Register to reply

Human instincts

Share this thread:
groovist
#1
Sep20-10, 01:53 PM
P: 4
I've found very little about the actual definition of human instincts! Besides reproduction, perhaps violence, & one or another item, seems there should be a list! We are known to be a social animal, which, to me, means that gatherings & mob mentality (not only in the negative sense), are our instinctual drives. This instinct along with our musical instinct & a belief in a higher power , gives reason to believe that religion is another instinct. Singing the praises of our Lord; however defined, is critical to our evolutionary path. In order to evolve, seems we must gather & sing (or groove in any respect), with The One beat, that our intelligence has enabled us to broadcast around the globe?!!!
Phys.Org News Partner Social sciences news on Phys.org
Understanding the economics of human trafficking
Researcher explores sustainable ties among the poor in Philadelphia-based organization
Physicists create tool to foresee language destruction impact and thus prevent it
Evo
#2
Sep20-10, 02:00 PM
Mentor
Evo's Avatar
P: 26,470
Superstition and belief in the supernatural has always been with humans. Ghosts, fairies, mythical creatures. Also, whenever there is more than one human, there is a natural tendency (practical, as well) for there to be one that becomes the leader. Of course what's more powerful than pretending that you can talk to invisible creatures or have the approval of or be in cahoots with the supernatural creatures that people fear?

BTW, religious discussions aren't allowed here, neither are personal theories.
groovist
#3
Sep21-10, 10:58 AM
P: 4
OK Evo:
Didn't mean to get religious here, just thought that, maybe, instincts have an evolutionary purpose. Belief in a higher power seems an instinct. Seems as such, religion, as a belief system, could be thought of, as an instinct as well. A discussion if instinct's purposes & our ability to identify them, would be a discussion of interest.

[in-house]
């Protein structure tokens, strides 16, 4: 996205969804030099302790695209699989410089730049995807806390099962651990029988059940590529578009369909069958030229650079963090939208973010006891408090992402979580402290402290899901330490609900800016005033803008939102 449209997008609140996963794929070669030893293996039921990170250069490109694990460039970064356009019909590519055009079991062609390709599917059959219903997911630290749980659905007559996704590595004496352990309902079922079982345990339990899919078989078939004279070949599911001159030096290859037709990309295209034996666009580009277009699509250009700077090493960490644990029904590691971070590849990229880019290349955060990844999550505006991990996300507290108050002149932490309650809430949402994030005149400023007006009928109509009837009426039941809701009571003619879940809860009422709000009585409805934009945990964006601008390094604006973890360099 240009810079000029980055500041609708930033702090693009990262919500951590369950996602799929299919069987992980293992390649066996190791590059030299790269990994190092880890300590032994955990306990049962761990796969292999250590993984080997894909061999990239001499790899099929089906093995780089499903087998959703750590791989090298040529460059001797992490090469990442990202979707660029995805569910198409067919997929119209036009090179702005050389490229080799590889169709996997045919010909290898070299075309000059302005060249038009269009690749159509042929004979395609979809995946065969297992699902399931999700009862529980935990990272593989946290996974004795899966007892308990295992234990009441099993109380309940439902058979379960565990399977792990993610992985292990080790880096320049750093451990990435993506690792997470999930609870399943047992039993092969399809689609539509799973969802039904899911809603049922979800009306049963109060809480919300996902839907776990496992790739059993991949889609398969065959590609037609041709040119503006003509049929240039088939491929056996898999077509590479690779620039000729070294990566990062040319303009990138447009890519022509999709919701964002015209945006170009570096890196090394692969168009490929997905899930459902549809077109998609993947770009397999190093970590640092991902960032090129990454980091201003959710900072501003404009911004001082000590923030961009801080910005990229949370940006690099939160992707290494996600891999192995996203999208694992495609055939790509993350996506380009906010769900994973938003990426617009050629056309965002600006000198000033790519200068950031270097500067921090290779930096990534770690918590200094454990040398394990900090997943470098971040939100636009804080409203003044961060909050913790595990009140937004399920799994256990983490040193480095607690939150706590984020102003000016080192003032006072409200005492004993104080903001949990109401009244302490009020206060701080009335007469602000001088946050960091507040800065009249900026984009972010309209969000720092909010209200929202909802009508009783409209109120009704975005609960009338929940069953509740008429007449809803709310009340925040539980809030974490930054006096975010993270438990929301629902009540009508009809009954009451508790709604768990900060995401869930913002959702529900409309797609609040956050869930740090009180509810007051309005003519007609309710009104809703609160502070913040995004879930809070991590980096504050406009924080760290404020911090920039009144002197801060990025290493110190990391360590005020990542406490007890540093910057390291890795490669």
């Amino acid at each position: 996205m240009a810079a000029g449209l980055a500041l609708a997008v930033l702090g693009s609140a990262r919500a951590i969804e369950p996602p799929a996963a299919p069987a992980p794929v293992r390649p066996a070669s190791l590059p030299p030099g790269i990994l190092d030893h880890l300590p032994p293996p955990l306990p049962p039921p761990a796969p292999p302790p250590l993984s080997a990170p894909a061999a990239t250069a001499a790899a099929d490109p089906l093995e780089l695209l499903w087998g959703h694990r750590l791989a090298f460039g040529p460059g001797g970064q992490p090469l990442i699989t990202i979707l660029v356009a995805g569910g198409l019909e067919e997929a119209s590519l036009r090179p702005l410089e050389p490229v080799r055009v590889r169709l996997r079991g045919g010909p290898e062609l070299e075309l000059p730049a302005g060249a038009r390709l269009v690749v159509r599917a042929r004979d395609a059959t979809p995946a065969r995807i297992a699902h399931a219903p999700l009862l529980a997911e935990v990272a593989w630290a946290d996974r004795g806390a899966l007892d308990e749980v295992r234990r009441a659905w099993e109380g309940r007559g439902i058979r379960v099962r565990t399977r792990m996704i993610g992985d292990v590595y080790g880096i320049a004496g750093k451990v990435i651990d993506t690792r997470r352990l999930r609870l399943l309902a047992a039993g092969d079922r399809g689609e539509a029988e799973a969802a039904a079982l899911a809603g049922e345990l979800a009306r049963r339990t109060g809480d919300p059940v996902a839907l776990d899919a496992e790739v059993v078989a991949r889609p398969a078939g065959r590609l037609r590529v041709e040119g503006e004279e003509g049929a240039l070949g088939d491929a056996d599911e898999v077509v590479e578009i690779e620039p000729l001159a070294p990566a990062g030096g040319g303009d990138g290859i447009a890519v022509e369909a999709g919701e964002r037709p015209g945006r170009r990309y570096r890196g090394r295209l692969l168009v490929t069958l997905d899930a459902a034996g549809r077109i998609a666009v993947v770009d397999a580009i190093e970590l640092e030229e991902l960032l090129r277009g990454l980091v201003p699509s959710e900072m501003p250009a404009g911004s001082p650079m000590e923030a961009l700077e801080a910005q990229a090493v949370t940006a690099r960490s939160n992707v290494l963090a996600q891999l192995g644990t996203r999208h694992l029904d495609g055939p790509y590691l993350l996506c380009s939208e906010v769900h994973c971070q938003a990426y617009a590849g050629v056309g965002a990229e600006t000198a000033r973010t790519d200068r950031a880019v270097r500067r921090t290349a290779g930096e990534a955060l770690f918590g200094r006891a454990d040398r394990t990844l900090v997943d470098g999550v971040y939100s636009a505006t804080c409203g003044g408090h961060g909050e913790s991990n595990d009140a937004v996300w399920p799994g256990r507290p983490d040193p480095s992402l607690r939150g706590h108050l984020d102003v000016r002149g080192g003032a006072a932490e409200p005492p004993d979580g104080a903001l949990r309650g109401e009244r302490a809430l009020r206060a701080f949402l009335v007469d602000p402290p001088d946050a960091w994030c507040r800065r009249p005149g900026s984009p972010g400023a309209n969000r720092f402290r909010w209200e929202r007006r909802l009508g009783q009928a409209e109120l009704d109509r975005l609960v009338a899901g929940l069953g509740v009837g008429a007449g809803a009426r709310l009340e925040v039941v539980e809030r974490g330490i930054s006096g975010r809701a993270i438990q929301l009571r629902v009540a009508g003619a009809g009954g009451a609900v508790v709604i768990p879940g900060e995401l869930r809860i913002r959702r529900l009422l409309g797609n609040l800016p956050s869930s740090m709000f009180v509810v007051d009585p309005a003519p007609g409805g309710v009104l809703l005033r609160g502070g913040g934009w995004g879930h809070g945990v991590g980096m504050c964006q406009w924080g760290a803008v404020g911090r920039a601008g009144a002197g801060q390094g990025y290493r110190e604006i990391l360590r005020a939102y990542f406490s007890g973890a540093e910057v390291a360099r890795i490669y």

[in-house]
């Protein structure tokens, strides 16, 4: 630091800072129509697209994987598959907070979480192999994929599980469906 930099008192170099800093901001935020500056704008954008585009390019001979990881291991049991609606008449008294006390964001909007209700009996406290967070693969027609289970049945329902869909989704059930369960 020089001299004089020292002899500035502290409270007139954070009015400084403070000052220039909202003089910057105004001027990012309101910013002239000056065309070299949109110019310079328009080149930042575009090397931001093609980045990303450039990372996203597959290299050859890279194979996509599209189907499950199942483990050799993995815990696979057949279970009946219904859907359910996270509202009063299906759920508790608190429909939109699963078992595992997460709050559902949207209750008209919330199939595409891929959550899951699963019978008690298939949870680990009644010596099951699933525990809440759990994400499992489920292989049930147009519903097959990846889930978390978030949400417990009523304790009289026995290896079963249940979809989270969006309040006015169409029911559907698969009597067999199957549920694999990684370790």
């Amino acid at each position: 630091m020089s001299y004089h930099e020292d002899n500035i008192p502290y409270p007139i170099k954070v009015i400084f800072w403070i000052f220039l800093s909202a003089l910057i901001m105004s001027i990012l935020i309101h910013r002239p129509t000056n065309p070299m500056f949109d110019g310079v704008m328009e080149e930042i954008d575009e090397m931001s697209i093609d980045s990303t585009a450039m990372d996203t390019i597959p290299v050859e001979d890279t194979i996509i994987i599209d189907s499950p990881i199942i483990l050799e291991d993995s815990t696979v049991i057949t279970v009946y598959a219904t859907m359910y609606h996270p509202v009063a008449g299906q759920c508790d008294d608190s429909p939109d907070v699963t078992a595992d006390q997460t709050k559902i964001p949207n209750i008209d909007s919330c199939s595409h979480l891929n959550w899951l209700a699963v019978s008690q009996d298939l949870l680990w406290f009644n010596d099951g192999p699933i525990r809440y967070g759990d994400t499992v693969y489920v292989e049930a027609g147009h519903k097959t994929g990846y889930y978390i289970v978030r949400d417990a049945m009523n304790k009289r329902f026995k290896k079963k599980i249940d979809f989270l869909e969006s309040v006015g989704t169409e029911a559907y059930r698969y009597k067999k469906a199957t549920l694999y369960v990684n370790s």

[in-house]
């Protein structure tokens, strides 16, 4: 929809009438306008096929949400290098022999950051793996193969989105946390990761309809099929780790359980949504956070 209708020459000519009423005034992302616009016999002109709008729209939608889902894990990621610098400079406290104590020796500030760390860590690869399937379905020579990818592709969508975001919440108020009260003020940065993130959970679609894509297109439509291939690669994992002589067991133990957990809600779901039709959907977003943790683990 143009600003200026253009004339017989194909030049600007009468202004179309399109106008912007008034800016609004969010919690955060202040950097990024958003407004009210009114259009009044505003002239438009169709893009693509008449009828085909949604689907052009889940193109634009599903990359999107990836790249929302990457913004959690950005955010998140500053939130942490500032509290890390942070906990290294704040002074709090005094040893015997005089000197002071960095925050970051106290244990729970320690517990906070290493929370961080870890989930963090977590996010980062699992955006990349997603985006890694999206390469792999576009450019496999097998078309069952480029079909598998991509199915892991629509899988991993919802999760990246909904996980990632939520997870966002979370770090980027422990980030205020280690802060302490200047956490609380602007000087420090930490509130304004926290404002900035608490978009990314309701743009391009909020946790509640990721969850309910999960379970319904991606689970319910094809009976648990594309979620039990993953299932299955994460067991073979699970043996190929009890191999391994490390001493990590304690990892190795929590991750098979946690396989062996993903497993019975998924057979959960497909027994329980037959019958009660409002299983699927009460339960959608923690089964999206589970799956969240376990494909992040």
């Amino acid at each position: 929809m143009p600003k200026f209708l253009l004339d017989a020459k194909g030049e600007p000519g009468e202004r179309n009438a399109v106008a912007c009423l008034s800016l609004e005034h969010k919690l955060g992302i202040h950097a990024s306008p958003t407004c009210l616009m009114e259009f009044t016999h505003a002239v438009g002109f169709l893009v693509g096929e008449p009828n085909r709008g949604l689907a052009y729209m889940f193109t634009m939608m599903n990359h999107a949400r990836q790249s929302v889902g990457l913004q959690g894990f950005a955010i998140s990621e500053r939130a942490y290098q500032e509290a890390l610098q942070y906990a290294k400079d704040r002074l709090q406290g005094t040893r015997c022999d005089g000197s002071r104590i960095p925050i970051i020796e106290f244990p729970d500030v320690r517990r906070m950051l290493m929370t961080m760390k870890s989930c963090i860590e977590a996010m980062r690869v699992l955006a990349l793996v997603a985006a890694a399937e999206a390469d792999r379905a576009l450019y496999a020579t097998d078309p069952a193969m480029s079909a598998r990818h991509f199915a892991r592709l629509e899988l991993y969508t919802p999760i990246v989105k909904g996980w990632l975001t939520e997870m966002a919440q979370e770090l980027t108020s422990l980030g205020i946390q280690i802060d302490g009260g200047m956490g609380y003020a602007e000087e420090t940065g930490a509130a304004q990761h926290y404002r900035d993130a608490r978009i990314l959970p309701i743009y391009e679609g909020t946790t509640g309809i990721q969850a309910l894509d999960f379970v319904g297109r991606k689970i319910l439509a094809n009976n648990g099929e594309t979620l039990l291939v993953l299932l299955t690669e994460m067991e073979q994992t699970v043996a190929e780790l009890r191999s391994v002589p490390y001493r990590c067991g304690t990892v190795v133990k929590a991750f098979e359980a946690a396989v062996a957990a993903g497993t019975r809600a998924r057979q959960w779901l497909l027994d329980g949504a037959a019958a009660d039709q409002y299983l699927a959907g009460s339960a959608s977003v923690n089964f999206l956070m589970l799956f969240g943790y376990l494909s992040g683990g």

It's also been theorized (not by me!) that our removal from our "wilderness" surroundings, has removed us from discovering our instincts. With this I disagree.
Groove On
Ken Elkind

Ken Natton
#4
Sep22-10, 03:49 AM
P: 272
Human instincts

You touch on a subject groovist that is one that I find very fascinating. My perspective on it is very different to yours, quite apart from the point that I take a completely rationalist, non-religious view. My problem is that in truth, my view is no more scientific than yours. Im certain that what Im about to offer is more insightful than your original post, but if any one challenges my assertions and Im sure people will if anyone notices and cares a hoot about what Im going to say I cannot back it up with any hard scientific data.

So, I assert, it is vital to grasp the difference between human behaviour that is instinctive, which I am equating to genetically programmed, and human behaviour that has nothing whatever to with genetics but is part of what might be regarded as an emergent capability of human beings. Behaviours that are purely instinctive are fairly basic behaviours. Not just the instinct to eat and seek sustenance, or the instinct to find shelter, but the instinct to turn and flee when presented with immediate danger, and yes, even the instinct to stand and fight to protect your own interests. But it is an obvious point that human behaviour is far more complex than that, and I contend, that complexity cannot be explained by investigating the interactions of amino acids and proteins.

Now you should know that there are some scientific heavyweights who would not agree with me. My great scientific hero Richard Feynman believed that quantum physics would ultimately be able to explain every human action. But I am going to invite huge raspberries from all of Physics Forums most respected by having the temerity to suggest that, on this point, I believe he was wrong. It is pretty clear that some behaviours are part of our genetic programming. I even understand that there is powerful evidence that our fundamental capability for language is hard-wired in our brains. But, it seems to me, the greater part of complex human behaviour is a purely emergent capability.
imiyakawa
#5
Sep22-10, 08:38 PM
P: 251
The desire to self-maximize goals that have emotional weight?

Wealth (some people), status (some people), free time, etc.
mishrashubham
#6
Sep25-10, 12:52 PM
P: 605
Problem with comparing humans with the general idea that fits in with other intelligent organisms is that we are much much more intelligent than them. The amount of difference that exists in mental capability between our closest relative genetically, the chimpanzee is huge compared to that between the chimpanzee and our second closest relative the gorilla. So all the basic instincts have now blurred and mixed with many other natural mental tendencies to form what we call social behaviour in general.


Register to reply

Related Discussions
Human Nature - Human Instincts. Social Sciences 13
The human leg General Physics 8
What Does it Mean to Be Human General Discussion 24
Intelligence, Instincts and Reason Medical Sciences 1
Human eye Biology 18